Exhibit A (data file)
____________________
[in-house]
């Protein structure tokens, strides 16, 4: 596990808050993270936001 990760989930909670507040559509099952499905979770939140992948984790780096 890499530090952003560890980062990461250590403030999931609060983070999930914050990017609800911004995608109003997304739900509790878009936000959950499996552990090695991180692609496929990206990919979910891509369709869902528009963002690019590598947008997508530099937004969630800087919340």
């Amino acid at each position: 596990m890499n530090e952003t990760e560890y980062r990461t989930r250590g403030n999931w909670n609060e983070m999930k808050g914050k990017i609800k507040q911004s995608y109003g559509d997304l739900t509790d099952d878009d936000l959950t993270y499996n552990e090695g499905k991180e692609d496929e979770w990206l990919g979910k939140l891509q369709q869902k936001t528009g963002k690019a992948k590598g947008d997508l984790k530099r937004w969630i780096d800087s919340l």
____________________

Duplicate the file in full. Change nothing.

[in-house]
């Protein structure tokens, strides 16, 4: 596990808050993270936001 990760989930909670507040559509099952499905979770939140992948984790780096 890499530090952003560890980062990461250590403030999931609060983070999930914050990017609800911004995608109003997304739900509790878009936000959950499996552990090695991180692609496929990206990919979910891509369709869902528009963002690019590598947008997508530099937004969630800087919340």
């Amino acid at each position: 596990m890499n530090e952003t990760e560890y980062r990461t989930r250590g403030n999931w909670n609060e983070m999930k808050g914050k990017i609800k507040q911004s995608y109003g559509d997304l739900t509790d099952d878009d936000l959950t993270y499996n552990e090695g499905k991180e692609d496929e979770w990206l990919g979910k939140l891509q369709q869902k936001t528009g963002k690019a992948k590598g947008d997508l984790k530099r937004w969630i780096d800087s919340l």